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  • Writer's pictureMr. FI Musician

We saved an additional $5,000 a year by making this simple change

After Mrs. FIM and I decided to commit to a more frugal lifestyle in our quest for financial independence, we quickly realized how much money we were frivolously throwing away each month.

For years we spent $15/month on a car wash subscription to keep our car squeaky clean year round. One day I woke up and realized I was paying someone to clean a car that wasn't even ours. It was a lease. A long-term rental. Why should I care so much if someone else's car is sparkling?

When Netflix announced it was increasing their 4K prices from $15.99 to $17.99 last year, we made the decision to cut our subscription back to HD for $13.99. I had recently read an article that argued the bitrate of streaming services is too low to be able to see an actual difference between 4k and Full HD, so I thought I'd test it out.

Turns out the article was right (either that or our TV does a kick-ass job at upscaling). I actually forgot that we had reduced our subscription until a month ago. Not once did I notice a difference in the resolution.

Netflix never looked so good!

These are just a few examples of ways we've managed to save a couple dollars here and there that, over the course of a year, add up to hundreds of dollars in savings. Never take the small expenses lightly.

Today, however, I want to talk about one change we made that led to us saving thousands of dollars in a single year: Food habits.

Mrs. FIM and I know we used spent a lot of money eating out. In 2020 when we decided to track our spending, we also made a resolution to stop eating out, as we knew it was contributing to a large portion of our monthly expenses.

For the purposes of this post, I just looked through my bank statements from 2018 and what I saw was shocking.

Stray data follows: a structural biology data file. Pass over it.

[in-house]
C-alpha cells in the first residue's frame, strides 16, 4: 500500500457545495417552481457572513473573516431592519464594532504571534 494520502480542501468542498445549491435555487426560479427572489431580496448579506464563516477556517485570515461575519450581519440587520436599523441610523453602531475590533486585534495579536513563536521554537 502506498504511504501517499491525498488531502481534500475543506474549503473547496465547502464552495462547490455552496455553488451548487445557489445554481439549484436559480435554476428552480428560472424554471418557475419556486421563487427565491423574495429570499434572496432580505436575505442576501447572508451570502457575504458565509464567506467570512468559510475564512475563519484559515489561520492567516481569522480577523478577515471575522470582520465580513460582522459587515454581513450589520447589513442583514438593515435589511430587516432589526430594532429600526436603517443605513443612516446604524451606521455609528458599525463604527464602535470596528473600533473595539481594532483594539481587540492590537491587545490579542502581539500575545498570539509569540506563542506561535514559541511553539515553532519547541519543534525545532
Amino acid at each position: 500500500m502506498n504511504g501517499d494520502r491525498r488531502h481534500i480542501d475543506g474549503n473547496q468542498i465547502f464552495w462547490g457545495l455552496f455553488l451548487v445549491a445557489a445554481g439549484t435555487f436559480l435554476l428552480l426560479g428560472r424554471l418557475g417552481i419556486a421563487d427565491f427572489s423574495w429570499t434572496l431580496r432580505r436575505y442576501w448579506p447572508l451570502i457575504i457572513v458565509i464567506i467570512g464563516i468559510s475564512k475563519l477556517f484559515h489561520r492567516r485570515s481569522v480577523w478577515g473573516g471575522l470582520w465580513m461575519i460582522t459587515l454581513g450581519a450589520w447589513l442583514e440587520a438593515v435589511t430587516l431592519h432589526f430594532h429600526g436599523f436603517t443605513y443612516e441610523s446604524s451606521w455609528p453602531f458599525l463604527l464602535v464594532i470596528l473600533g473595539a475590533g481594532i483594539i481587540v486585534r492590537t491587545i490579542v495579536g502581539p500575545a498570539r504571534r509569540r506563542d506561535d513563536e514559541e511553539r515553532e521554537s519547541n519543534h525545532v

Wow. Seriously?

In 2018 we spent $5,410.96 at restaurants. At least that's what I found on our bank statements. That doesn't include any food we may have bought in cash.

That's an average of $450.91 per month. It's so much money, but the crazy thing is we really had no idea how bad it was, because we weren't paying attention.

We were both busy. Too busy to cook (at least that's what we thought at the time), even though we had groceries in our kitchen. This led to us throwing away spoiled food every week and eating out. Double whammy!

Big bucks! Big bucks! Oh wait, you can't make big bucks when you eat out multiple times a day.

When we decided to stop eating out, we knew we needed a game plan for cooking, otherwise our old habits would creep back into our lives quickly. Since lack of time and energy was the main reason we would eat out, we figured our best strategy would be to cook large meals two or three times a week.

We discovered an amazing website:, which we continue to use today. We triple or quadruple what the recipes call for and it provides us with enough food for four or five meals for both of us.

Now we spend only a few hours cooking each week, but always have prepared meals ready to go. The food is healthier and tastes better than most food we ate at restaurants. We rarely throw away food. On top of everything, cooking has become a relaxing and therapeutic break in the evening.

It is without a doubt, the best change we've made in our lives since starting on our FI journey.

In 2020 we spent a total of $419.06 eating out. That's over $5,000 less than what we spent in 2018. Saving $5,000 is already amazing, but let's look at how we could make it even better.

If we invest that $5,000 in index funds each year (which is what we're doing), after 10 years we'll have $72,432.81, after 20 years $228,809.82, and after 30 years $566,416.06 (assuming an annual return of 8%).

That's over half a million dollars, just from changing our food habits. Damn.

It's your turn

I challenge you to track your food expenses for one month. How often do you eat out each week? How much do you spend on average when you go to a restaurant? Do you throw away unused groceries? I'm willing to be you'll be shocked how much money you're spending on food.

From there, try meal prepping for a month. Explore and try some new recipes. Here are some of our favorites:

Compare your finances from the first month to the second month. See how much money you saved on food and invest the difference it in a retirement account or pay off debt.

Now you're cooking! (pun very much intended).

Oh, and if you find any good recipes, comment below!

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